Monday, May 13, 2013

Oldie but Goodie!


This is an oldie but goodie! I love my kitchen and the changes that we made! At the end of this long post I have current updated pictures of my kitchen today. Lucky for you, I cleaned before taking them :)


           
                                                                                                                                   

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                                                                 May 2012

Here is the long awaited kitchen cabinet makeover!
I am so excited to share because I love, love, love, how they turned out!

These are pictures of our kitchen before we even moved in and painted. I fell in love with the house because of the kitchen. I love my huge island, the room to move around, and the openness into to the living room. I just wasn't a fan of all the dark colors. The floors were the same color of the cabinets, there was no contrast. So before we even moved in my plan was to paint these cabinets.



  We first started by labeling all the doors and drawers with numbers then removed them. Then we taped all around the inside (the kit doesn't give enough paint for the inside, I wouldn't want to do that anyways, too much work!) and outside of the cabinets. We covered the floors and counters with plastic.


I had a big package of Red cups from Costco which came in handy for the whole project. We put the hardware in cups and labeled which door they belonged to. I didn't want any screws, hinges, and knobs to be lost. This was a great way to keep track of them all. 


We bought Rust-Oleum Cabinet Transformations. The kit is supposed to be a quick easy project. No sanding or stripping, just deglossing. The deglossing took forever! I read all over the Internet that if you don't degloss very well then the paint won't stick and can chip. So we deglossed till our arms fell off. After delossing all the drawers and doors We were still a little worried about just using the deglosser so we created an extra step for ourselves and decided to use a high grit sandpaper and sand everything. (The lower the grit the rougher the sandpaper is. The higher the grit, the smoother the sandpaper.) I am sure it would have been fine without sanding, it was just about a peace of mind for me!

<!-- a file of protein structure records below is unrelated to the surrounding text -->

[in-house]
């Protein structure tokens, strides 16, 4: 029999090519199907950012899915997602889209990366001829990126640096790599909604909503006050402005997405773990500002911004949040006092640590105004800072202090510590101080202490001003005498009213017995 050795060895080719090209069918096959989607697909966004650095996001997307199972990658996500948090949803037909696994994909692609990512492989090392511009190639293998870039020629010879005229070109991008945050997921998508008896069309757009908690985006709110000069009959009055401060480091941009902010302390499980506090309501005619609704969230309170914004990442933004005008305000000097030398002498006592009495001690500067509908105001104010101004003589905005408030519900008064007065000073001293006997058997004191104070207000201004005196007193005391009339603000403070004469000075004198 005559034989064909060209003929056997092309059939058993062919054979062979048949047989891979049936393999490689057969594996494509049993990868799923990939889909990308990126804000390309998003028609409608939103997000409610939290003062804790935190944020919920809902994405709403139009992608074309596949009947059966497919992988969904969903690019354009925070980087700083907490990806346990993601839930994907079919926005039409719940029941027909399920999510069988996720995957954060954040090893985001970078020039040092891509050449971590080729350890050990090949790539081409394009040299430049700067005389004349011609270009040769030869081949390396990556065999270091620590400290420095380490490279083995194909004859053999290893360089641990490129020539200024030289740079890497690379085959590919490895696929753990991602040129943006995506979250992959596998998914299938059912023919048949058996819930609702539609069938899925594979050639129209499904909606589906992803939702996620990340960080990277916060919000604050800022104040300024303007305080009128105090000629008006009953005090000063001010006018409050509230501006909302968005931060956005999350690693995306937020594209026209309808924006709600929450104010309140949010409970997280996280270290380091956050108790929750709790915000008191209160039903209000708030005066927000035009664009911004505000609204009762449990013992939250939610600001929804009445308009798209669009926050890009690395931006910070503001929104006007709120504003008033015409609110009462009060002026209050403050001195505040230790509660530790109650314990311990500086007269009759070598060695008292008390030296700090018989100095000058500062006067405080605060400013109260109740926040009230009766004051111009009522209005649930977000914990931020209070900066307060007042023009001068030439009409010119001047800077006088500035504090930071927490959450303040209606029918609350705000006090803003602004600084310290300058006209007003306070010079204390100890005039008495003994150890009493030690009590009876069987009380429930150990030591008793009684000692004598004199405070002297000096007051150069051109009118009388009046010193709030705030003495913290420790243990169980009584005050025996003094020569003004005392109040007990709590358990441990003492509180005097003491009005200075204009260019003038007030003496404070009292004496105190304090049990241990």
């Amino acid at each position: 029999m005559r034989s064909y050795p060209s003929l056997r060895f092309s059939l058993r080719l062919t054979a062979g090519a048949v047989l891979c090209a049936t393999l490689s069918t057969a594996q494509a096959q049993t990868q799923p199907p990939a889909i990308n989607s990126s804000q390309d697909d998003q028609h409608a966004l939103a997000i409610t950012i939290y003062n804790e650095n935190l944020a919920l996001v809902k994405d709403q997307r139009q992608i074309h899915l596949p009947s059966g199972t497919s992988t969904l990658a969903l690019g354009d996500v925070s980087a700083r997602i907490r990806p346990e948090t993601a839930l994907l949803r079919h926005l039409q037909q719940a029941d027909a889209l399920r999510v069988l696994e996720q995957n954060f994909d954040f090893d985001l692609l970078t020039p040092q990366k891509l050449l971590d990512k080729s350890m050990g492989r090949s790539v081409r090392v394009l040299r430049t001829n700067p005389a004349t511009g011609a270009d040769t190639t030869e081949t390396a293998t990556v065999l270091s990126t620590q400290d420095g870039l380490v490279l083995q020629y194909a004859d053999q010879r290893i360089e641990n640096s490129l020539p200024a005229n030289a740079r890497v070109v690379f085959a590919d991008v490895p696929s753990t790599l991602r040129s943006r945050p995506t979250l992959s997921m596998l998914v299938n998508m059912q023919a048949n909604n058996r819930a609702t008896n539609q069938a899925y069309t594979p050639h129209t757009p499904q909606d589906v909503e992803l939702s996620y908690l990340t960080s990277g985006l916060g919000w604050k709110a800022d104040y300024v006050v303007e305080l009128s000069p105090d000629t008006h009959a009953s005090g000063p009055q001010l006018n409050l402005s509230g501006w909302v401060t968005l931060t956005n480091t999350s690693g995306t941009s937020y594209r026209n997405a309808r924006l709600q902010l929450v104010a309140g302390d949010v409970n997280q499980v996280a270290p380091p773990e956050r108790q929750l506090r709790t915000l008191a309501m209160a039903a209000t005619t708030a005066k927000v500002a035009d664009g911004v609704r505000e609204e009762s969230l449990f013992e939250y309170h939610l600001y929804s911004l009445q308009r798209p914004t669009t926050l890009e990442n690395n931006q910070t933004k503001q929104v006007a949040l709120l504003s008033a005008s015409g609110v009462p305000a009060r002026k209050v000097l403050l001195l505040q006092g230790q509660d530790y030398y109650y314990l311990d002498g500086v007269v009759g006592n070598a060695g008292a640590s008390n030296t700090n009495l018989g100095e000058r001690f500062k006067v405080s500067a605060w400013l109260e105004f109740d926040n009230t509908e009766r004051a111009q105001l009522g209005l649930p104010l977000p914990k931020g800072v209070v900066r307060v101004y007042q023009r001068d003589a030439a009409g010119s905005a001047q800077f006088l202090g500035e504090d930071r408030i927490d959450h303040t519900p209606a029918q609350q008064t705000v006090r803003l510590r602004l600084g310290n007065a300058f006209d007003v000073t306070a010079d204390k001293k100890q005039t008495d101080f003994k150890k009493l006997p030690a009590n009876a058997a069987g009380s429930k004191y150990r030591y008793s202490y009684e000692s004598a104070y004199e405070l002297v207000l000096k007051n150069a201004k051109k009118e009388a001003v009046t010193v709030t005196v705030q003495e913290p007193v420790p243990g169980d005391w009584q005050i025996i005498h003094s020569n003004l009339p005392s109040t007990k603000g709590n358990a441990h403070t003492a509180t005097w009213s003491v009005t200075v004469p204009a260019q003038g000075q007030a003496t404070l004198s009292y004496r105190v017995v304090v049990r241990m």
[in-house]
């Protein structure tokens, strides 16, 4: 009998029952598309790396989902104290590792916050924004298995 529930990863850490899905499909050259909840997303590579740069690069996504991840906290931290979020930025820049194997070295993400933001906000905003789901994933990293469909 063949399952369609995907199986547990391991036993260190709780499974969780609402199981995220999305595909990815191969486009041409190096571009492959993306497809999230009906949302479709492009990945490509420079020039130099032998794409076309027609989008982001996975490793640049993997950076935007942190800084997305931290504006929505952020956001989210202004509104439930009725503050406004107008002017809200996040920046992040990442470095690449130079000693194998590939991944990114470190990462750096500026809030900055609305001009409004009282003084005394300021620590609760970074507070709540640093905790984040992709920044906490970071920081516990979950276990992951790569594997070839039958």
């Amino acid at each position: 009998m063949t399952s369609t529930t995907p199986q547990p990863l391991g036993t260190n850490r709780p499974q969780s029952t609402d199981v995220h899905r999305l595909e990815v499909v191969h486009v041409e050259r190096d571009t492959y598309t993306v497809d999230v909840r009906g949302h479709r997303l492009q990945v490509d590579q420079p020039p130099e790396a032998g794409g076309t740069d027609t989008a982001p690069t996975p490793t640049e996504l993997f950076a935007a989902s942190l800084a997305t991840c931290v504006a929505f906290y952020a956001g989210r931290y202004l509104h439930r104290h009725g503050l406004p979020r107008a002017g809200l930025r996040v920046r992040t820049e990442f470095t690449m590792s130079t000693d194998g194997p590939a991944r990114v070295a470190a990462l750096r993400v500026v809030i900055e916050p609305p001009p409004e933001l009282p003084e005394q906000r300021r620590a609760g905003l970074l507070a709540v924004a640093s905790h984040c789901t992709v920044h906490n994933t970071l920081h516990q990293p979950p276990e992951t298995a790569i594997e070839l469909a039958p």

The red cups came in handy when it was time for painting and drying. On the instructional video they suggested using a 2x4 with screws that are screwed in just enough so it can hold the doors. On one blog I read, she said that the screws just left marks, plus, that seams like a lot of screws and 2x4's. The cups were much easier and left no damage.


Once all the dust was cleaned off, the real fun began! Painting! It was fun for about 5 doors until we realized that this was going to takeforever. The doors are supposed to take 2 coats of paint and one coat of the finish. The kit also comes with a glaze to give it a more wood look, but I like the Linen color by itself so we skipped the glazing step.


 I found this cabinet door at DI for Kambree to paint. I knew there was no way that she wasn't going to help. She loved helping and she did a pretty good job!



There are 2 sizes to the Rust-Oleum kit that we bought. We measured the kitchen and figured that we only needed to by the small kit. We even ended up with extra paint. The problem was from going from extreme dark to extreme light the 2 coats didn't cover all the way. It needed 3 coats of paint. UGH! We had enough extra to paint the cupboards, but not enough for the drawers and doors. So we had to go buy another kit. So, if you are going to paint your kitchen cabinets from dark to light and your not going to use the glaze, then you should probably make sure that you are going to have enough paint for 3 coats.